Housing and property - latest news and research
Autumn cold puts color on our leaves. This winter’s drought will put holes in them.
The unusual drought in much of the Northeast is expected to persist through the winter, posing problems for farmers, private well owners, even ski resorts. If your town has water restrictions that usually terminate with autumn rains and winter snow, they may need to stay in place.
The most noticeable damage from drought, however, may be to maples, oaks, and other […]
Good: we safeguard them from sea-level change. Bad: it’s like we’re paving over farmland.
Swale, an open-to-all garden on a 130′ x 40′ barge in Brooklyn, floats in the East River. It not only provides new public space but, because it’s on the water, Swale avoids the city’s prohibition on growing and picking food in public areas.
A 6-mile floating pontoon on the Chicago River is being planned to serve as a bike path.
There are clusters of houseboats in […]
The federal government may no longer help to slow global warming. Will they continue to pay to prevent its damage?
The US Army Corp of Engineers is proposing to raise 341 homes and businesses along the beaches and salt ponds of southern Rhode Island.
It may seem wrong to use public money to save private structures, but if we accept that federal and state funds should be used […]
Flood maps aren’t just for mortgage lenders anymore. They’re for planners (like you and me).
Thousands of homes were flooded in New York City during Superstorm Sandy – even though they were outside the FEMA-defined floodplain. Since then, the city challenged FEMA to produce maps that are both more accurate for current storms and that take into account higher sea levels in the future.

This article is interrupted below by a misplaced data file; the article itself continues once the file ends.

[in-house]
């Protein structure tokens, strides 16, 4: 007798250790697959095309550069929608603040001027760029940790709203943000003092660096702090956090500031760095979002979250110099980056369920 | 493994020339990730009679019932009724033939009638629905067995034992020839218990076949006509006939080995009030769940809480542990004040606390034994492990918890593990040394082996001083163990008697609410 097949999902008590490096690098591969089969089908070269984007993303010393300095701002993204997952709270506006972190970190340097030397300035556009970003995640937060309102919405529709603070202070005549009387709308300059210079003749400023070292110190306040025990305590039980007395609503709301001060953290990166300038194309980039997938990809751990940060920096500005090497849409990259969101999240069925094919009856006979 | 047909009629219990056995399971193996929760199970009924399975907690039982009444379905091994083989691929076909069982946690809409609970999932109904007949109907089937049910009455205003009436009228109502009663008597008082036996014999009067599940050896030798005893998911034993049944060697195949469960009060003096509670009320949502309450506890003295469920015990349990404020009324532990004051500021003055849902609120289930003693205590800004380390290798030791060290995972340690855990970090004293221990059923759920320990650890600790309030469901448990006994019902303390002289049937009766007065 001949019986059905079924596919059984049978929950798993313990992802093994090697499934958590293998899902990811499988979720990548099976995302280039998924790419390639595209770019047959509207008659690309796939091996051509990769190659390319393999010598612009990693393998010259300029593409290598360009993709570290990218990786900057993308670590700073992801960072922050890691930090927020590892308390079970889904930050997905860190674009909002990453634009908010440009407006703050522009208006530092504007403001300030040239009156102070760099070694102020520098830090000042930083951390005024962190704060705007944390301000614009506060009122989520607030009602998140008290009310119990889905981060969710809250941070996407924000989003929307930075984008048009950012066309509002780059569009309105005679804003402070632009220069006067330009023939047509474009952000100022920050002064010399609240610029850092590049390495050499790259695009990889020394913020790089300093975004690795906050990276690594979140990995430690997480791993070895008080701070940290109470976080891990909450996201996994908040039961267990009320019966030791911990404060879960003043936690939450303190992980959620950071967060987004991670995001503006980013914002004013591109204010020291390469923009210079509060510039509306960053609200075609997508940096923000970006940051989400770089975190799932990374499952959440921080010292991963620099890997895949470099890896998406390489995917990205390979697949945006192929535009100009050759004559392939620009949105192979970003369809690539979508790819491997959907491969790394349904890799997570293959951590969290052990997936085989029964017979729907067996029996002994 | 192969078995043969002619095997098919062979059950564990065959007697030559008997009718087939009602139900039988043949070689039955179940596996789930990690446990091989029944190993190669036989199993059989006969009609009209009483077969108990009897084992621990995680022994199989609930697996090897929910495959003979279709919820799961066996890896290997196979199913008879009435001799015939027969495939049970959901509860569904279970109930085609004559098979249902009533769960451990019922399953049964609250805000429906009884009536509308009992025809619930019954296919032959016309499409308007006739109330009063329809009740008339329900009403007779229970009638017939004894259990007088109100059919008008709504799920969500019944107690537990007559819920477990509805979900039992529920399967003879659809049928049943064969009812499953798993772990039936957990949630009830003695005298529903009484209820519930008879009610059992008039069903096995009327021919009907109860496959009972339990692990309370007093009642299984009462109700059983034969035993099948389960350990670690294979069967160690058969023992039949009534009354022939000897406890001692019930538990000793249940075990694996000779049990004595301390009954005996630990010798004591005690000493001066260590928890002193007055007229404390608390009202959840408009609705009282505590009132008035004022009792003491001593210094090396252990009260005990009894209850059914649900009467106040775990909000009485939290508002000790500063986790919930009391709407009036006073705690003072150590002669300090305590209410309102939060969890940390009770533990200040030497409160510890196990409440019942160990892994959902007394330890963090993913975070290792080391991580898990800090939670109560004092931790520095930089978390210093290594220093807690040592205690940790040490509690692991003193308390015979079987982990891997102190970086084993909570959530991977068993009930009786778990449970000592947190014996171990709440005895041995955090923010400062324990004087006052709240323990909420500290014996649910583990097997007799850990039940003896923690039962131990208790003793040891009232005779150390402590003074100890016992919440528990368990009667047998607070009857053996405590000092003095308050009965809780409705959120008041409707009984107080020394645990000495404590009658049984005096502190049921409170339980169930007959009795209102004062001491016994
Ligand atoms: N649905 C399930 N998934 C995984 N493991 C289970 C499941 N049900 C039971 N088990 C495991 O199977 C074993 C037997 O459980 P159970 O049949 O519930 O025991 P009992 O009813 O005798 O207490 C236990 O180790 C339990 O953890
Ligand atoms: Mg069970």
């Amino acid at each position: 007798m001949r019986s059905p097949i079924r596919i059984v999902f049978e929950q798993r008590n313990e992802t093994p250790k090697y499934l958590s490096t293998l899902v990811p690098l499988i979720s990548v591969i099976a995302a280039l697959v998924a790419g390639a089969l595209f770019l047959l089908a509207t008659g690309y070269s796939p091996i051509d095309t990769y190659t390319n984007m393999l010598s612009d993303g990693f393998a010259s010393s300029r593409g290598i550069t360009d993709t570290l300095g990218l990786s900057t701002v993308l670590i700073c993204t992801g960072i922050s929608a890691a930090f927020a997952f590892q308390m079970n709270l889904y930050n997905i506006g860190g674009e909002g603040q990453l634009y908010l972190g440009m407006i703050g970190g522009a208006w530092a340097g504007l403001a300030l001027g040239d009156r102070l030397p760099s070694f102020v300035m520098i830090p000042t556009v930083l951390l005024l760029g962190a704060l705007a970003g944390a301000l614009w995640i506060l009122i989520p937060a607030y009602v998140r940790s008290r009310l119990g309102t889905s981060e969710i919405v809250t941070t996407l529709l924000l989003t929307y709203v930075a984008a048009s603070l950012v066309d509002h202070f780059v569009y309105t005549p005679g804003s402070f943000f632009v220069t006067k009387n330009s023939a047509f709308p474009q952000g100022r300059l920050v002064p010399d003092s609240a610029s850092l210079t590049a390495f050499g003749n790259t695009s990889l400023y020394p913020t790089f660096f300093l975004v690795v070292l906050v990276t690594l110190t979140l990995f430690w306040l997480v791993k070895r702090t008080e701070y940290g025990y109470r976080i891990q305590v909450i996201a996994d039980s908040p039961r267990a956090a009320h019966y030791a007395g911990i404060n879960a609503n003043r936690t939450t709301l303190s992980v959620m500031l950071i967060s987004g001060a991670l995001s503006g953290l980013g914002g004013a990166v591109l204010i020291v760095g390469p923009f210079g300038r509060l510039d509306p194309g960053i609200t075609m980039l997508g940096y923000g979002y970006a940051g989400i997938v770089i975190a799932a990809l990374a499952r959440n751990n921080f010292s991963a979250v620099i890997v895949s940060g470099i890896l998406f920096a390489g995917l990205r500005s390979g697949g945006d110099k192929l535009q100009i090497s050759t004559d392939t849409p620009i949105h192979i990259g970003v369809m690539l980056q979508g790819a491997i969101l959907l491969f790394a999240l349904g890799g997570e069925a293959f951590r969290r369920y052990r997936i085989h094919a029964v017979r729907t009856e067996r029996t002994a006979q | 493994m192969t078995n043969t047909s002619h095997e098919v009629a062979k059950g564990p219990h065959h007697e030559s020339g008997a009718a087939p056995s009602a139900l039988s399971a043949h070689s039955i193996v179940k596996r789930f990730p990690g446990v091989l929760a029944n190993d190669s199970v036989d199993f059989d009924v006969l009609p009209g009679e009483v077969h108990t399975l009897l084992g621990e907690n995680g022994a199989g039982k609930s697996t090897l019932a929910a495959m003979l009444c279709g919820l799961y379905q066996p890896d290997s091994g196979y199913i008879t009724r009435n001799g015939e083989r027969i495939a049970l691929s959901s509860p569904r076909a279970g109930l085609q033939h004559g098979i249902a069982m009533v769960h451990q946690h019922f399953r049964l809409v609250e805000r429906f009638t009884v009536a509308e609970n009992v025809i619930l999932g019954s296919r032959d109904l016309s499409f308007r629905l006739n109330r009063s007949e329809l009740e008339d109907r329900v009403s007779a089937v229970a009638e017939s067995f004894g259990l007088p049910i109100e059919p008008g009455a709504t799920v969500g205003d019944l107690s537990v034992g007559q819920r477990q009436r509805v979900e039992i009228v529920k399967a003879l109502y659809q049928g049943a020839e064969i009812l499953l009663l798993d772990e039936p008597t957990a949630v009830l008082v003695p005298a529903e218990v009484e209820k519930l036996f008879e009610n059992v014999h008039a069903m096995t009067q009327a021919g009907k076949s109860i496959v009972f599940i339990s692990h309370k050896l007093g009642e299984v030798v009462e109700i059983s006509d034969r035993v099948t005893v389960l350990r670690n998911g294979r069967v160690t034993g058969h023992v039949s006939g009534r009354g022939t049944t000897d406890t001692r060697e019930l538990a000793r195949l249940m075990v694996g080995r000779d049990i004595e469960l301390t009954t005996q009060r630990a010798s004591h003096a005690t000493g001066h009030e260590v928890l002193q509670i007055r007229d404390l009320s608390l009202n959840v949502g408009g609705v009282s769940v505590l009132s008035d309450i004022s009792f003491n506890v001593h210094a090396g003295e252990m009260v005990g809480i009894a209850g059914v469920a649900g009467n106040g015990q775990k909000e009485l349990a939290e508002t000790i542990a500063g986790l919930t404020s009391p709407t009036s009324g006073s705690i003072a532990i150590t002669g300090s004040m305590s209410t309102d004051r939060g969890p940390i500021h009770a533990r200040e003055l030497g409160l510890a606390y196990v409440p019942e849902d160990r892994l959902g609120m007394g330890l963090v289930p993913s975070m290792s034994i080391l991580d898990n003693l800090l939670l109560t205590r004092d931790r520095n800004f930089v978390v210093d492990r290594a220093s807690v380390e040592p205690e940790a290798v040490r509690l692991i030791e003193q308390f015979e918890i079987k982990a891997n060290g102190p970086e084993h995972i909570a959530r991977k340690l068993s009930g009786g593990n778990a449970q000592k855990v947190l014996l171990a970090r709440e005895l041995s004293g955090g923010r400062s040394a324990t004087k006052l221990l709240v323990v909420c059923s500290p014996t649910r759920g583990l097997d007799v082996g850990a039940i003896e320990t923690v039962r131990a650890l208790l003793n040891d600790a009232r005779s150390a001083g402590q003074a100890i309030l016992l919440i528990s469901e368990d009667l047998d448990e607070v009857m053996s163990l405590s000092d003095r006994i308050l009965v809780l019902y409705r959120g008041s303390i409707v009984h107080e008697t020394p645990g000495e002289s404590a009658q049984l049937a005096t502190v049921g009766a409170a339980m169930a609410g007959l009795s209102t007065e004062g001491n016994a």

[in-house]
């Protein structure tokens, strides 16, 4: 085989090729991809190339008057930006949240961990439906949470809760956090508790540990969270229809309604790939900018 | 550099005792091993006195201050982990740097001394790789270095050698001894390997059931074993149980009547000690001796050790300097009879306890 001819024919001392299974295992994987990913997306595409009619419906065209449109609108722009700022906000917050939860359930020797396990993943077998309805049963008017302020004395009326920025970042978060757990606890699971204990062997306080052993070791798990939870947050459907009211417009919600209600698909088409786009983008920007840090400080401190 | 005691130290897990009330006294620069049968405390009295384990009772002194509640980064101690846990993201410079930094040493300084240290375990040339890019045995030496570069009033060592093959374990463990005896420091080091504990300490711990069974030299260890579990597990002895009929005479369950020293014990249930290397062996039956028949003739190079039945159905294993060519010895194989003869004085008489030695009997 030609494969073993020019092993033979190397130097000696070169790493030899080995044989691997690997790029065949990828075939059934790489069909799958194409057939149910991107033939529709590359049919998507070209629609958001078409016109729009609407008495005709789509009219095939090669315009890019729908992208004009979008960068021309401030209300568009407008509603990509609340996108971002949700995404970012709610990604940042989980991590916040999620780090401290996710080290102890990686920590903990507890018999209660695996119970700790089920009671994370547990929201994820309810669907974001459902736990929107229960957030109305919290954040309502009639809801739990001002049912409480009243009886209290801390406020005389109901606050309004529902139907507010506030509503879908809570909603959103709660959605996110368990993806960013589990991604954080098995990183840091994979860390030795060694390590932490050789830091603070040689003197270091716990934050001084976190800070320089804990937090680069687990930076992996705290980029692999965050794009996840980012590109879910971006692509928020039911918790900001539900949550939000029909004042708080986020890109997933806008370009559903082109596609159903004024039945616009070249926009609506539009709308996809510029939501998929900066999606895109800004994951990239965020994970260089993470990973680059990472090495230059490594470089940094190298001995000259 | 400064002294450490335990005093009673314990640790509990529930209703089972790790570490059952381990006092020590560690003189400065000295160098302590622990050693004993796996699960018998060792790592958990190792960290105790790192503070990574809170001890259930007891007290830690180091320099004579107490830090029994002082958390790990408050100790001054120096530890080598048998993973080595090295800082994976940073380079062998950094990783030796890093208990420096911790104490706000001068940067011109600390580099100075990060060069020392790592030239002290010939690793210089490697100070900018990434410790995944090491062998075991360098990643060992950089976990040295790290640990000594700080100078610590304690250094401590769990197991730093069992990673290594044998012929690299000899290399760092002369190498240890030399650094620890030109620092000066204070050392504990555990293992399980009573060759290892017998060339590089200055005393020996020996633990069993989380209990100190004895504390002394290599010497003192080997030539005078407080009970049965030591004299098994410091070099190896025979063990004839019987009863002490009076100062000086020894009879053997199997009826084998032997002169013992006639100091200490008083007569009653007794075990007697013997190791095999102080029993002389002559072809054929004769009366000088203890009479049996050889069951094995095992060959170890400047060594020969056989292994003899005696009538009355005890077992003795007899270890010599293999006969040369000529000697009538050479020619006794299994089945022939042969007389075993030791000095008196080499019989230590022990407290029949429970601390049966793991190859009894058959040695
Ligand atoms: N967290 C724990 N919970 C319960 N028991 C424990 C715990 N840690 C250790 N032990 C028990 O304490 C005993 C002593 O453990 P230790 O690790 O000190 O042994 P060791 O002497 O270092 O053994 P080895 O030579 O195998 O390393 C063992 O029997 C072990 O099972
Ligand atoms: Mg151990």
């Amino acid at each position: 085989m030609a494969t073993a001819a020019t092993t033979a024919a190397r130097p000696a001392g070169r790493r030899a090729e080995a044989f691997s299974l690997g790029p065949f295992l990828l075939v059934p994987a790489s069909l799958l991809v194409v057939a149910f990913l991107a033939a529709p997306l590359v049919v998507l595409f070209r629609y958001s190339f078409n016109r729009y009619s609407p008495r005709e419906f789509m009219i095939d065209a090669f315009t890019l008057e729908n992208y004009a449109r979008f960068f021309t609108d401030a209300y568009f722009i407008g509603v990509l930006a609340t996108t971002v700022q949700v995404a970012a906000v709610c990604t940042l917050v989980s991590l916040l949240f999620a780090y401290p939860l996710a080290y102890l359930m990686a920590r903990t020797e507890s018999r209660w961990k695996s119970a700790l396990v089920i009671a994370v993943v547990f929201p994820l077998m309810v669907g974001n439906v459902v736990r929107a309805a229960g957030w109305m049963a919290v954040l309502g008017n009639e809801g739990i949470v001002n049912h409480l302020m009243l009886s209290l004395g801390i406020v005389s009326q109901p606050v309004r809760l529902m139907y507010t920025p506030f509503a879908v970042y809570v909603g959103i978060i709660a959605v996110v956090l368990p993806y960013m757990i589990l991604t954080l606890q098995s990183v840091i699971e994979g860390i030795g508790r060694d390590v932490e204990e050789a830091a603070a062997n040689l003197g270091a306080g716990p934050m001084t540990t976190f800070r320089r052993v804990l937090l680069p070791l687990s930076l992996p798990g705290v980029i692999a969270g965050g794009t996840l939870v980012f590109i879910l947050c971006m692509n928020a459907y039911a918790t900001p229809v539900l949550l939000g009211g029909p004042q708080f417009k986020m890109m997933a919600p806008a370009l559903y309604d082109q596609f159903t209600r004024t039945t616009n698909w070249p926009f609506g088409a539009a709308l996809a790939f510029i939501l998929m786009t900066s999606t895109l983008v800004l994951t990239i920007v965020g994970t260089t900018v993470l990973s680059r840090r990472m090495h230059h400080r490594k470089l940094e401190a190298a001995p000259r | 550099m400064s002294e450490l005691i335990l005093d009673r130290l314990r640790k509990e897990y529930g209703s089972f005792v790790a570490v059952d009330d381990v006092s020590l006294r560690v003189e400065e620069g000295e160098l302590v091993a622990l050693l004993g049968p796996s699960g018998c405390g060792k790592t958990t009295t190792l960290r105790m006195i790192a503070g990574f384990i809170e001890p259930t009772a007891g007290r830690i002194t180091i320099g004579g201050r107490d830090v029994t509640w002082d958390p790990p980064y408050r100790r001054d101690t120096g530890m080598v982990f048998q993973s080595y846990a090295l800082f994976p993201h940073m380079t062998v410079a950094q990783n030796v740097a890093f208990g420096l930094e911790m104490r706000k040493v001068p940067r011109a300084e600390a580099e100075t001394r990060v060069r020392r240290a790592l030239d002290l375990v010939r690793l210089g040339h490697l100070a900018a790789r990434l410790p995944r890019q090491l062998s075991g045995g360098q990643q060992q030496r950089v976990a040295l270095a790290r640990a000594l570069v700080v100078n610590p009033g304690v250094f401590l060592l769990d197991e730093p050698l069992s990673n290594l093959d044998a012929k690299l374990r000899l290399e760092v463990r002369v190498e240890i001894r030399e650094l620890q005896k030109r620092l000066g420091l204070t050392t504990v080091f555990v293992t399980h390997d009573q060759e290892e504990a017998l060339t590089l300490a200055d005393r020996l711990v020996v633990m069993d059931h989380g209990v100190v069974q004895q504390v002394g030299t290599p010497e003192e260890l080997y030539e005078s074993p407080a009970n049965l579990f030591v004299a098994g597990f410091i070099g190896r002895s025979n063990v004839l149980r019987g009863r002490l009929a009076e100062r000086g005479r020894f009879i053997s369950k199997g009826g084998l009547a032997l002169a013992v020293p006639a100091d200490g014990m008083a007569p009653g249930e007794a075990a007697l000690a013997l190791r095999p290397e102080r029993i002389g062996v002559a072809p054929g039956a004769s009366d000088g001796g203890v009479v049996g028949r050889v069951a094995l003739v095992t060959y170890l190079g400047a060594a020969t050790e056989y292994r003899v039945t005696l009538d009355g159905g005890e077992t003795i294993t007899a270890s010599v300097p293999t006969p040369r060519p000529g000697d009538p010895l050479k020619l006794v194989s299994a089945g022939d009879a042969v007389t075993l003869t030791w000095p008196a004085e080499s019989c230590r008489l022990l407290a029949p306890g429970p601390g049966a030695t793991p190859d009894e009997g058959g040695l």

The result: FEMA agreed to produce maps showing which homes will be at […]
Drought from falling aquifers is mostly in the West, right? Not this year! Check out some solutions.
New England got about half the rain it needs last summer. Much of northeastern Massachusetts and southern New Hampshire are in an extreme drought, and wells are going dry all over the place. The drought is expected to last through the fall. On top of problems for agriculture, a shortened fall foliage season could really hurt tourism as well.
There’s no immediate solution, but many […]
Washington’s flood insurance “relief” bill expires September 2017. Good for taxpayers; scary for housing markets.
A while back Congress noticed the huge deficit caused from subsidized flood insurance rates and jacked them up to cover actual losses. (You know like a real insurance company.) Many homeowners’ rates tripled. The shouts were deafening. The resulting Homeowner Flood Insurance Affordability Act brought rates back down, but that ‘relief’ from reality expires next September.
Congress and the casualty insurance industry are looking at […]
Human migration from climate change: any parallels to animal migration?
I’ve long written that pulling up stakes and moving to a more climate-proof hometown will be the most effective way to protect against the growing costs from warming. Drastic, yes, but for many families, migration will be necessary to avoid physical damage from flooding and drought, as well as financial threats to property values, local taxes, and health, plus general economic decline.
We’re not the […]
Wall Street spends huge on predictive models. So does the military. So why doesn’t Washington even try to predict the extent of flooding in Louisiana?
When updated flood maps for the New York City region were created in 2013, residents were shocked to find the flood zone had expanded to include double the number of houses and businesses since the maps were produced less than twenty years before. This change was driven by new […]
Deferred maintenance is straining street repair budgets. One solution: tear up the potholed pavement, put down gravel.
In Omaha, where well-off suburban streets are being removed, resentment is high, lawsuits are threatened, and the conflict appears long-term. But Omaha residents may just be the noisiest. Almost half of Michigan counties have taken some roads back to gravel. Lots of other states and towns have started doing the same.
As the country warms, heat, flooding and […]
Sure, insurance helps those who get their claims paid. But the rest of us benefit too.
If insured, your neighbors clean up their damaged properties faster. Fewer buildings are abandoned. And your middle-class neighborhood (and home value) is less likely to take an economic dive.
Another climate-proofing effect of insurance: premium discounts encourage homeowners to take hazard-mitigation steps before a disaster.
If you live in a high-risk area, chances […]